So, out of curiosity, how would you determine the maximum current rating? :confused:
 

strantor

Active Member
I believe that's a little harsh. ;)

Generally the data sheet is where you go to get all the desired device operating characteristics. Manufacturers (at least the reputable ones) normally do a fairly good job of characterizing their devices so that you can properly use them.

Often a problem occurs in incorrectly using a device at the "Absolute Maximum Ratings" values. Just be aware that you don't want to operate at or near those ratings. Typically you should be at no more the 50-75% of the maximums for good reliability.
+1 what ChrisP58 said. Also, the ratings they show pertain only to the silicon, and totally ignore the limitations and parasitic properties of the package. The datasheet specs are out to lunch when you try to apply them to real world. For example, IFR1405PBF: datasheet says 169A max @25C continuous, 118A max @ 100C continuous, and max pulsed current 680A. It's in a TO-220AB package. It says right there on the datasheet in the fine print that package limitation is 75A. Really? 75A?. My welder operates around 75A and it needs #2 thick copper cable to carry that. Am I really to believe that the cute little leg of a TO-220AB fet can carry the same amperage? I'm not comfortable with passing more than say 10A through it, and it would probably be pretty darn hot even at that. So I say datasheets are off by several orders of magnitude, and the thumbrule of 50-75% of max is not even a safe bet in some instances. My goal is only to make OP aware of some of the flagrant fouls in datasheets, and to be careful; I know they are not all this bad.
Hence the reason to significantly derate the maximum ratings, as I mentioned. It still gives a relative rating with which to compare transistors.

So, out of curiosity, how would you determine the maximum current rating? :confused:
I haven't gotten far enough to answer this from experience, but what I would probably do it test it out. Take that IRF1405PBF and put 10A through it in the worst (heat) anticipated conditions with the intended heat sink and monitor the temp of the package, heat sink, and legs. if it looks like it can take more, then give it more, until it blows up, and then go back a few amps and call that the *real world* max.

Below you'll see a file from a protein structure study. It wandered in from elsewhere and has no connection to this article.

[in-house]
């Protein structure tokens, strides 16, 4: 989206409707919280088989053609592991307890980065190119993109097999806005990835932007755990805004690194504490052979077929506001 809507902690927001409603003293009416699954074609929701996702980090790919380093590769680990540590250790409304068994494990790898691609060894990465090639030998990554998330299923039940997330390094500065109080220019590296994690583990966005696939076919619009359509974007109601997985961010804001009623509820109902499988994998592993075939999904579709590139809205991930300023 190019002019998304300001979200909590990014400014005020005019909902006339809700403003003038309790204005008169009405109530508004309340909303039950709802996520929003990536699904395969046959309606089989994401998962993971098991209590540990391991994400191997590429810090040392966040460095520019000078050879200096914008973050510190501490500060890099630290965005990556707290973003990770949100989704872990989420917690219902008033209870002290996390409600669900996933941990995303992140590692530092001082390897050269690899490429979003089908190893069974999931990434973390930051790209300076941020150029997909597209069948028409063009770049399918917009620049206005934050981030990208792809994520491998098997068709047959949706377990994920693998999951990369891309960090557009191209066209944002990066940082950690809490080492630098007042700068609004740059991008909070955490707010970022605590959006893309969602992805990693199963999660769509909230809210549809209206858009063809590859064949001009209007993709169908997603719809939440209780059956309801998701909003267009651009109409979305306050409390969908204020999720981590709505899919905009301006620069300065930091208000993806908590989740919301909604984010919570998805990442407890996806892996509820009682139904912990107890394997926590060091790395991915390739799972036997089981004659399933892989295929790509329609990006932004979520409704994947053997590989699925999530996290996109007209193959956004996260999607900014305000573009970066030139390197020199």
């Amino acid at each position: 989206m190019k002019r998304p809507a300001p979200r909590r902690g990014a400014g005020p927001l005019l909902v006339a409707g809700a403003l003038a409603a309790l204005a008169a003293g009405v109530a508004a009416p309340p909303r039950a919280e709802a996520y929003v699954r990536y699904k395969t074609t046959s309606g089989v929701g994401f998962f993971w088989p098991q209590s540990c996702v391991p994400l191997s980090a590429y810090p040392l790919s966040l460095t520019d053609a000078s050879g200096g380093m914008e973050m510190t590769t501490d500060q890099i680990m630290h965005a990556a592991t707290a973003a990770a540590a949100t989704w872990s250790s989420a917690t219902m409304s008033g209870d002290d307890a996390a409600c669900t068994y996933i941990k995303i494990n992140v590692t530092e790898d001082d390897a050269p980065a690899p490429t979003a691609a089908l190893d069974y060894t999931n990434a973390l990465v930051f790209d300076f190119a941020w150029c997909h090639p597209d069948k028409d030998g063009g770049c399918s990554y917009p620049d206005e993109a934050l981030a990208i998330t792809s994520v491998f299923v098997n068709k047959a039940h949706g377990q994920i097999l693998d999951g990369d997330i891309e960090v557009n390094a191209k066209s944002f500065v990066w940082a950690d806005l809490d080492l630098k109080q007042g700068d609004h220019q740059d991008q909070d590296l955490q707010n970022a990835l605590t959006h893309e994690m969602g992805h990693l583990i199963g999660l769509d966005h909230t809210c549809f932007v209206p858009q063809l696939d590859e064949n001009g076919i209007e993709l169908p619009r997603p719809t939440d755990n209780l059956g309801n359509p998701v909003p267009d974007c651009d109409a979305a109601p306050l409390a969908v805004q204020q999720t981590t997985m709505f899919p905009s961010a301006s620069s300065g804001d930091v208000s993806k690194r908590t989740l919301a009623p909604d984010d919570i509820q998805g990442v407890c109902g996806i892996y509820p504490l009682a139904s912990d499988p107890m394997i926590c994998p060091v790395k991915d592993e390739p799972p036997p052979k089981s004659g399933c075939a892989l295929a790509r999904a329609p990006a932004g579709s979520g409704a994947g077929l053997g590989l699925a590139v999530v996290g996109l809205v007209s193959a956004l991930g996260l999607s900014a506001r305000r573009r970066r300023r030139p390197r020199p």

ChrisP58

Well-Known Member
I choose a mosfet based on calculated temperature rise. If it is a static switch, then I^{2}R, and the thermal characteristics of the case and environment, are about all you need. If it is a PWM circuit, then you need to factor switching looses in as well.

If you choose a mosfet by current, then you will probably end up running it hot and will need a heatsink. I often find that I can spend a little more on a low loss mosfet, or put two in parallel, and save more than that cost by not needing a heatsink.
 
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crutschow

Well-Known Member
Most Helpful Member
+1 what ChrisP58 said. Also, the ratings they show pertain only to the silicon, and totally ignore the limitations and parasitic properties of the package. The datasheet specs are out to lunch when you try to apply them to real world. For example, IFR1405PBF: datasheet says 169A max @25C continuous, 118A max @ 100C continuous, and max pulsed current 680A. It's in a TO-220AB package. It says right there on the datasheet in the fine print that package limitation is 75A. Really? 75A?. My welder operates around 75A and it needs #2 thick copper cable to carry that. Am I really to believe that the cute little leg of a TO-220AB fet can carry the same amperage? I'm not comfortable with passing more than say 10A through it, and it would probably be pretty darn hot even at that. So I say datasheets are off by several orders of magnitude, and the thumbrule of 50-75% of max is not even a safe bet in some instances. My goal is only to make OP aware of some of the flagrant fouls in datasheets, and to be careful; I know they are not all this bad.
.....
You've made a good point about the MOSFET maximum current ratings. Some are obviously seriously over-optimistic. So you really need to select the current rating based upon the transistor package power rating, the available heat sink, and the ON resistance of the transistor.

But I don't think you should give a blanket condemnation to data sheets as being all lies because of that. They still have a lot of good, reasonably valid information about the device characteristics which are useful for using the device as long as reasonable derating factors are used.
 

strantor

Active Member
But I don't think you should give a blanket condemnation to data sheets as being all lies because of that. They still have a lot of good, reasonably valid information about the device characteristics which are useful for using the device as long as reasonable derating factors are used.
Ok, I'll concede, and admit that I don't have enough experience to have seen these attributes proven in real life.